I miss you.

I miss you so much sometimes it makes me cry. I knew you for only 11 years, and what I wouldn’t give for just one more day. Losing you was my introduction to loss, and I haven’t gotten over it; I don’t think I ever will.

I wish you could be here with me now, to see me as an adult, to give me the wistful advice you doled out for my childish problems that seem so simple, so solvable to me now. But even then, when my biggest problem was a splinter or a bully at school, you talked me through the solution.

I think about what you went through as a single Black mother raising children in the Bronx in the 60’s and 70’s, and raising grandchildren in the 80’s and 90’s. How strong you were, Adelaide. How noble, how giving, how caring.

My memories of you are fading, and I don’t know what to do. I share pictures of you with cousins and aunts and uncles every year around this time, on your birthday. We share stories and memories and talk about how much joy you brought into our lives; we try our hardest to hold onto those feelings because we are forever burdened to live without you and we need something to help us through until that forever.

I wish I could remember your voice. I want to find old tapes of you, just to see if the hazy memories I have of your laughter are true.

You taught me to love unequivocally, Nama, and I am trying. I try everyday.

I remember accidentally setting your stove on fire, and how quickly you put it out; you didn’t even scold me for leaving the dish towel by the burner while trying to make some ramen noodles for lunch. You took my second player controller away when I died too many times in Super Mario Bros. You taught me to try my hardest, and that I will not always win. You showed me how to play roulette on the cool Las Vegas game on your Super Nintendo. You watched The Twilight Zone and The Cube and Godzilla other scary stuff at night and I didn’t understand how you could be so tough. You watched YuGiOh and Pokemon and Teletubbies and Fairly Odd Parents and Rugrats with us. You always made me get a glass of water for you (and I always stole a sip.) You tricked me into thinking I could actually unhinge my bottom jaw and jut it out far like you did with your false teeth, and you laughed when I practiced in the mirror for hours and hours and hours and hours. You let me sleep in your bed and try on your wigs. You let me and my cousins build forts in the living room out of every single pillow and blanket we could get our hands on. You got mad at us when we climbed up the walls like the weirdos we were. You kissed our cuts and made them better.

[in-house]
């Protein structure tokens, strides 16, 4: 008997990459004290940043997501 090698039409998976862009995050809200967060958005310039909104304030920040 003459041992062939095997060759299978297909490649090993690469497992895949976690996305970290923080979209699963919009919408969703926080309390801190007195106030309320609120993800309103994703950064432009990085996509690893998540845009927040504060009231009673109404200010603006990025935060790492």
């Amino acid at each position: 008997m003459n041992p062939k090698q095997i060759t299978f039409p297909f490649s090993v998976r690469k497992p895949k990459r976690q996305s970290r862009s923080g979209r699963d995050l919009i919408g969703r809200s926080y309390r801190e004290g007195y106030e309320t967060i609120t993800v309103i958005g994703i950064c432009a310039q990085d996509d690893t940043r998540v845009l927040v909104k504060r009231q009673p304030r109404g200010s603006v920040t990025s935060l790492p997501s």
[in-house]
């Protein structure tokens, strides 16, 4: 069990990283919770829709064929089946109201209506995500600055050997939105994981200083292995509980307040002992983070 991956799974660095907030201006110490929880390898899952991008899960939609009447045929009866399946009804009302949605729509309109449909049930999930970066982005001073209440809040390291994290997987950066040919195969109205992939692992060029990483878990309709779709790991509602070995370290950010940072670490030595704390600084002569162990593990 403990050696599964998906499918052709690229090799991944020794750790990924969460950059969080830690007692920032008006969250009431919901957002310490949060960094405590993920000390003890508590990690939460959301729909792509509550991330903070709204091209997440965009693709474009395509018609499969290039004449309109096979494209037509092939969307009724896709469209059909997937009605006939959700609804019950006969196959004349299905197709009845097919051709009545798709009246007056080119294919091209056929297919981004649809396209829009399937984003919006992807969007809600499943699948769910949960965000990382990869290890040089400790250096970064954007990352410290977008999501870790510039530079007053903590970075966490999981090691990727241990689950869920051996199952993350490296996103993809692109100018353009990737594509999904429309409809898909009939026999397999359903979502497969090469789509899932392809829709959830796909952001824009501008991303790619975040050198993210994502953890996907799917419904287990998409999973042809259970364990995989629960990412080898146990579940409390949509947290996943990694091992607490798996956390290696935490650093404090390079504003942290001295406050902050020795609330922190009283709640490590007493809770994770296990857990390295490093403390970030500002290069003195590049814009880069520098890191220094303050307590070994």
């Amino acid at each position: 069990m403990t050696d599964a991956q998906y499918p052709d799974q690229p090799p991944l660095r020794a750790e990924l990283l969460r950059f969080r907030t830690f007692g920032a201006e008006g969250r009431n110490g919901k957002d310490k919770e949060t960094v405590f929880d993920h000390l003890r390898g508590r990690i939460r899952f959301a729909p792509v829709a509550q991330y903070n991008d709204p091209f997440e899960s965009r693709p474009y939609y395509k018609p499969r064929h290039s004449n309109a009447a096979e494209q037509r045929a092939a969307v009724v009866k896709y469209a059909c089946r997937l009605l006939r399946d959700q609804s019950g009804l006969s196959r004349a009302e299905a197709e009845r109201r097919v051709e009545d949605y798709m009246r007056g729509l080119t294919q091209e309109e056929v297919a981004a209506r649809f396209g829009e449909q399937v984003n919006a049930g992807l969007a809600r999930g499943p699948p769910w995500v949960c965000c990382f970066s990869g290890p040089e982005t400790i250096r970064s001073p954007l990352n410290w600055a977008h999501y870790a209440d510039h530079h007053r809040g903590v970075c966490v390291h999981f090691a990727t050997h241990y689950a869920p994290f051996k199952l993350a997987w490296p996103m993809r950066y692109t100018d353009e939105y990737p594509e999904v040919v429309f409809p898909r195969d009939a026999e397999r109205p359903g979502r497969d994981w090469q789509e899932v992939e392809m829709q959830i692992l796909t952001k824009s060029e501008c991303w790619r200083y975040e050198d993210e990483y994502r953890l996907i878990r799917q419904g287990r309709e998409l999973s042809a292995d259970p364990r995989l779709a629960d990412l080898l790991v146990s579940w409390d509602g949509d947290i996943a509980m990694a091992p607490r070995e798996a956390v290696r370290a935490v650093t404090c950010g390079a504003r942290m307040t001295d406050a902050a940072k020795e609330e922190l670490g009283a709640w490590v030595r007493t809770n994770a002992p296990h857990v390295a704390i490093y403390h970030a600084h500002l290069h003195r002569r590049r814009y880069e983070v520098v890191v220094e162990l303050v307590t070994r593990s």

You made everything better.

Your house was our sanctuary. Every birthday, every holiday, every weekend, every day that ended in Y was spent at Nama’s house. On 9/11 when no one could find each other and phones weren’t working and we were all scared out of our minds, we all automatically knew where to go.

One afternoon, you walked with me down the two flights of stairs to come with me to the corner store, bypassing the elevator even though you couldn’t walk well because I was scared of elevators and refused to go, and you didn’t want me in the stairwell by myself. This memory wracks me with guilt because I can so clearly see your face and how you struggled down the stairs, but you did it for me, so I wouldn’t be unsafe or alone. And when I think about it and I get hysterical and cry and have to call my mom to calm me down, I think about what a perfect and simple example of your selflessness it was.

You did so much for me, and I am so sorry that I can never repay you.

My cousins have your name tattooed on them, permanently etched into themselves like the love you’ve forever given us. We all have necklaces with your face on them, so we can always keep you close to our hearts. Every birthday and every celebratory occasion, we tell each other that you would be proud of us. It’s the ultimate compliment to the family you created, Nama; knowing that we’ve done something worthy of your pride. There is no higher praise.

I hope you are proud of me, Nama. It’s been 13 years, and I am far from a perfect person, but I hope I am becoming the person you thought I’d be.

I wonder who you thought I’d be, if you had any ideas on the kind of person I’d be.

I feel like my life is cracked into two halves: one with you and one without. I was forced to grow up very soon after you died because my compass in life was gone so suddenly. I feel lost so often, Nama, and it sometimes feels impossible to know what to do.

I want to celebrate you. I want to remember all the good times I had with you. You gave me so much, and I am so thankful.

Happy birthday, Nama.

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